Employing a series of newly created stories in combination with five traditional tales to reveal the Panchatantra’s themes, the author hopes to entice children to read these ancient Indian fables.
Three arrogant princes change their tune in six short months as a sage uses stories to teach them the art of ruling. These fables have been introduced to people of all classes for generations to spread ideas of wisdom, kindness, friendship and unity, and self-control, while still awakening listeners to the possibility of treachery from old enemies. Didactic in nature, the stories still hold up, but contemporary listeners and readers may be put off by the pompous language of “The Preamble: the Princes Who Wouldn’t Learn” and the first frame story, “The Fighter Kite.” They will be caught up in the stories as the doves are “Caught in the Fowler’s Net,” the first fable retold. Gavin gives an introduction to the Panchatantra, but it's too bad she did not provide sources so interested readers could search out tales not included here. The illustrations take two forms: ethereal mixed-media pictures that combine pencil, oil pastels, acrylic and Photoshop in the frame stories and looser, simpler, bolder images of the animals in the fables.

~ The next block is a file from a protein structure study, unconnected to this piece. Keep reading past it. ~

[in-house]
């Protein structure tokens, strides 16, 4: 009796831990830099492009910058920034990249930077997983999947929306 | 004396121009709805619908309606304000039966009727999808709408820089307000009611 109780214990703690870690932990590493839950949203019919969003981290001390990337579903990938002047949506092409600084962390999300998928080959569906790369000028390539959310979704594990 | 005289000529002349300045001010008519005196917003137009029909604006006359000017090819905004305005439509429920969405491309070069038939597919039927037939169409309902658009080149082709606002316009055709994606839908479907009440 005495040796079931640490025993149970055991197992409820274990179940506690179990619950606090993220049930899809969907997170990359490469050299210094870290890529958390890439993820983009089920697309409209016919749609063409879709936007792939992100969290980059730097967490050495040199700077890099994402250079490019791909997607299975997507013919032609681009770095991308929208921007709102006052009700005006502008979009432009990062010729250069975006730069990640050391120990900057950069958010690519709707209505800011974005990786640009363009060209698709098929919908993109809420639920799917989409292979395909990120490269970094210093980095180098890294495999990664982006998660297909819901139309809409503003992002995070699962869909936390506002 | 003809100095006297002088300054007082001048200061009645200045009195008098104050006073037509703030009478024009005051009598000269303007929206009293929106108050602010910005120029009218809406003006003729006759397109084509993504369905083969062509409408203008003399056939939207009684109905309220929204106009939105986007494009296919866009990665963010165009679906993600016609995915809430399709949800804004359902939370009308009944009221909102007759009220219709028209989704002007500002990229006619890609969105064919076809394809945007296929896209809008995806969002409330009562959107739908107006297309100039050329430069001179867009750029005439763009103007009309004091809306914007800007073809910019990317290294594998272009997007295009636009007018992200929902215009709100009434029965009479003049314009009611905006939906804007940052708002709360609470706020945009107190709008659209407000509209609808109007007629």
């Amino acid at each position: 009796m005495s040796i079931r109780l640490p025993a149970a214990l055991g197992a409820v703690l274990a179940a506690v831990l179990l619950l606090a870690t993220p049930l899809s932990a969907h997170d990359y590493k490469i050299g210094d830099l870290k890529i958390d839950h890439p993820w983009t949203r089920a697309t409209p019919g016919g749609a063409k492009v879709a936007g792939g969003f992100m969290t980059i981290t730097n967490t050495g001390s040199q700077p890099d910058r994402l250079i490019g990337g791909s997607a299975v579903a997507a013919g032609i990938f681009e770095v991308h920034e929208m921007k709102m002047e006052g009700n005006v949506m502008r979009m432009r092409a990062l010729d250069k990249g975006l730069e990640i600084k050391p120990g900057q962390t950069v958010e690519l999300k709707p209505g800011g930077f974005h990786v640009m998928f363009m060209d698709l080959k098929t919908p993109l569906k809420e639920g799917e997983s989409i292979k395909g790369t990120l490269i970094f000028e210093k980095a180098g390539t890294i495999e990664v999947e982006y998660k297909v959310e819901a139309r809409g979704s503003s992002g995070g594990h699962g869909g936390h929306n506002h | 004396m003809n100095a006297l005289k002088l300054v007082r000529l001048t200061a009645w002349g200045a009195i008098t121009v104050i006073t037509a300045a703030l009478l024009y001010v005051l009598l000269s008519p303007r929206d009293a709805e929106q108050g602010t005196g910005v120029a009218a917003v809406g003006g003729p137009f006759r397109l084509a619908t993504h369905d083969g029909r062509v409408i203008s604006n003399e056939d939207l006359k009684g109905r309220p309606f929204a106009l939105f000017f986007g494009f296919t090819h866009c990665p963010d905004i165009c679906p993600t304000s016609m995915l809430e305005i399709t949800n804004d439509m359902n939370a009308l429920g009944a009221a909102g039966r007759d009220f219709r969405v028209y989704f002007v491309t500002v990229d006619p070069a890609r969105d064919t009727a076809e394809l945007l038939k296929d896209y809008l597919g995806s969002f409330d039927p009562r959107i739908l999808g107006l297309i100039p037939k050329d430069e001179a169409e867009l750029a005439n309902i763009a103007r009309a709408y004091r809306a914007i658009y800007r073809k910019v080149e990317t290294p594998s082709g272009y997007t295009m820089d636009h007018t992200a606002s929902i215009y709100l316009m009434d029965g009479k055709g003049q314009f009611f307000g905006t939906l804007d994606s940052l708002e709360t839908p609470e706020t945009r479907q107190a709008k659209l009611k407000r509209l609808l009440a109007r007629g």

A less-is-more philosophy might have been employed to better advantage with only one style of illustration and less emphasis on the stories about the princes, but the fables remain eminently discussable. (Folklore. 8-11)